The idea is already well established in some computer-programming jobs, with Microsoft and other companies developing certification programs to let employees show they have mastered certain computer systems.
Some observers see a darker side, though, charging that badges turn all learning into a commodity, and thus cheapen the difficult challenge of mastering something new. Rather than dive into an assignment out of curiosity, many students might focus on an endless pursuit of badges, argues Alex Reid, an associate professor of English at the University at Buffalo. "The presence of a badge could actually be a detriment to an otherwise genuine learning experience," he wrote on his blog earlier this year.
But in an interview, he agreed that in today's tough job market, people are searching for alternatives that better reflect the range of their qualifications.
What is the best way to certify higher learning? And who gets to decide?
The Lure of the Badge
When it comes to biology, Catherine Lacey is a Level 40 Hero. That's her ranking on OpenStudy, where the University of Western Australia student spends up to 30 hours per week answering homework questions posed by students around the world. The level indicates time spent on the site, and Hero is the hardest-to-attain badge. If you think of helping with homework as a game, she's got the high score.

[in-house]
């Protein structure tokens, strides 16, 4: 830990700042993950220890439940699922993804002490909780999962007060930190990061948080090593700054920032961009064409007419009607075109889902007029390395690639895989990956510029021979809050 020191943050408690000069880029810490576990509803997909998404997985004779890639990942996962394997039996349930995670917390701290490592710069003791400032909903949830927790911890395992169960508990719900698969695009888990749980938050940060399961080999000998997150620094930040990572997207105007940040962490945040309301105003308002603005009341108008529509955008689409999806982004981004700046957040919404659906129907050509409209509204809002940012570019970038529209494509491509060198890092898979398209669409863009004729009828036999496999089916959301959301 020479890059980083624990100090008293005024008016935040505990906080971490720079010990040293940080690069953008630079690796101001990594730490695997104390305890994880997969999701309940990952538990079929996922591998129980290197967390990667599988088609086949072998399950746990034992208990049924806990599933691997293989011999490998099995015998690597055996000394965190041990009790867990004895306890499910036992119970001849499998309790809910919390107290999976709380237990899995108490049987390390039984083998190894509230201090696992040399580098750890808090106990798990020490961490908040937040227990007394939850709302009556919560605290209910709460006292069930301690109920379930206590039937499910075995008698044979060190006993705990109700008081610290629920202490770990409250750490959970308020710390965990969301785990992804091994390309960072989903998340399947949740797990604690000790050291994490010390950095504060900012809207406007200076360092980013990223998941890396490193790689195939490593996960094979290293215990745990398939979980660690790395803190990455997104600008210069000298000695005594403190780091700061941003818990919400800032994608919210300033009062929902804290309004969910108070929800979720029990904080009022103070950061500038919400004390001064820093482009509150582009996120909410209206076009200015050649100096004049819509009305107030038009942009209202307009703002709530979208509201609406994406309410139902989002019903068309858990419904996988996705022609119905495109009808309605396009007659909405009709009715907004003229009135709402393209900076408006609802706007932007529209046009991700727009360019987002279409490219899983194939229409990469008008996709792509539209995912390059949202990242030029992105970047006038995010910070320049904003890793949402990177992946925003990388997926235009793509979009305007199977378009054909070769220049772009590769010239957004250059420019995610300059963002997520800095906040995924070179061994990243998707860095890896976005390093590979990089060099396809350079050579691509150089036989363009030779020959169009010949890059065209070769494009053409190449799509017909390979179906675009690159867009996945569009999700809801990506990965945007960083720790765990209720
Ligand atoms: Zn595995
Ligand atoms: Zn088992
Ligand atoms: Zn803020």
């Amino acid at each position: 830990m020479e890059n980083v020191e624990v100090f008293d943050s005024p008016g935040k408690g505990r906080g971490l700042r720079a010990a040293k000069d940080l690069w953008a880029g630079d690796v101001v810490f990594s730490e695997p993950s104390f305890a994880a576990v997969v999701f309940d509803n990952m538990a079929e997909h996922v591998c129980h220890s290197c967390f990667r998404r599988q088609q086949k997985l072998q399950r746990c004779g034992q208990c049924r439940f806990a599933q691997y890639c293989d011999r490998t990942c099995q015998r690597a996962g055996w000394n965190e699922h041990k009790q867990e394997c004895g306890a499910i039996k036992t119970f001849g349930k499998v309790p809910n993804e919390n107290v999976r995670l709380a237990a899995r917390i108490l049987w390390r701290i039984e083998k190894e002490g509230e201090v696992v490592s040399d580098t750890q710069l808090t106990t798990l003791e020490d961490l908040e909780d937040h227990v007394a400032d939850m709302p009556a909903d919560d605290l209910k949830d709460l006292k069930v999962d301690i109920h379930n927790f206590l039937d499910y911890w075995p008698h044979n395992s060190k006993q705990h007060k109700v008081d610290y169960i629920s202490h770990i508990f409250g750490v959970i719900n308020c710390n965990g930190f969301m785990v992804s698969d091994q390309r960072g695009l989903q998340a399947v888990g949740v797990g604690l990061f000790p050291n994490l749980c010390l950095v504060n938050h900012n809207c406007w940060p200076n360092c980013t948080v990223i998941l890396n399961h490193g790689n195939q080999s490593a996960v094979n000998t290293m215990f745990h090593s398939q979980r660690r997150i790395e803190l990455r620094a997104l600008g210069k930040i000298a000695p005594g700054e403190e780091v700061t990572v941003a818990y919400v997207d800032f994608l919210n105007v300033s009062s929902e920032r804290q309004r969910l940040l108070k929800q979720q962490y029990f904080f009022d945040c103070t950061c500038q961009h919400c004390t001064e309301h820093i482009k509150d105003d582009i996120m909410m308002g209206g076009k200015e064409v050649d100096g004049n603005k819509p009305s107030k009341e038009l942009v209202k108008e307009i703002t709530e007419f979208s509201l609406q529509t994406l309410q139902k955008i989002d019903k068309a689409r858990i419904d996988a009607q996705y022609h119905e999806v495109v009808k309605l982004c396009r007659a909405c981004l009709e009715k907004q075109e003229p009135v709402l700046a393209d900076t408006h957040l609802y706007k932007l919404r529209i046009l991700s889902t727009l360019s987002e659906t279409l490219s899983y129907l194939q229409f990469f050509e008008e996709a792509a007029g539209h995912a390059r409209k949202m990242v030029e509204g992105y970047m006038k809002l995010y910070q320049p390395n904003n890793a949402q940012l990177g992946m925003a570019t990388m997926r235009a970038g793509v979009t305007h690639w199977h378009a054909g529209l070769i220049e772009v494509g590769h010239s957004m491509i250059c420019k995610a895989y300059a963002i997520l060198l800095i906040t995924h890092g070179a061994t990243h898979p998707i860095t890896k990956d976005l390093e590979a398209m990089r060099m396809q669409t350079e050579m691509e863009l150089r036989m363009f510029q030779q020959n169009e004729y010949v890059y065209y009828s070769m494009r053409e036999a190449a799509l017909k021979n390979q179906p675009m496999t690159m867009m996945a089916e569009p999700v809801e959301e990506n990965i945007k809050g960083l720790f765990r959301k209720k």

The 20-year-old first stumbled upon the OpenStudy site while surfing the Web. She was hooked after an answer she tossed out yielded an online medal signaling that her knowledge had served as a lifeline to a struggling student. "I said, Wow, people think I'm smart," she recalls. As she spent more time on the site, "achievements start popping up," she says. Now her online persona on OpenStudy, TranceNova, has racked up a page of merit badges, including one for helping people with MIT open biology courses.
She receives no pay for all the time she logs on the site. A paycheck would be "an honor" but would make the experience feel like toil, she told me. "I don't see it as a labor, I see it as no different than going out to the movies with friends." Going out with friends is one thing she doesn't do much (calling herself "not that social"), so for Ms. Lacey the site is an important outlet.
So far that Hero badge isn't listed on the student's résumé, but she might add it if she ever applies for a teaching job. "It's a measure of how much time and effort I've put into this and what other people think of me."
That's just what OpenStudy's designers hoped for. One of them, Preetha Ram, argues that "massively multiplayer" online games like World of Warcraft do a better job exciting players about learning complicated controls and fictional missions than professors do motivating students in the classroom. "We've been called a massively multiplayer study group," she says with apparent pride at the comparison. Ms. Ram is no gamer herself, though—she has spent her career in academe, and she is on leave from her job as associate dean for pre-health and science education at Emory University.
She wanted to take her ideas about peer-to-peer learning beyond her own classroom in Atlanta, so she helped start the company, which now has offices in Georgia and in Palo Alto and backing from the National Science Foundation, the Bill & Melinda Gates Foundation, and the venture-capital firm Learn Capital.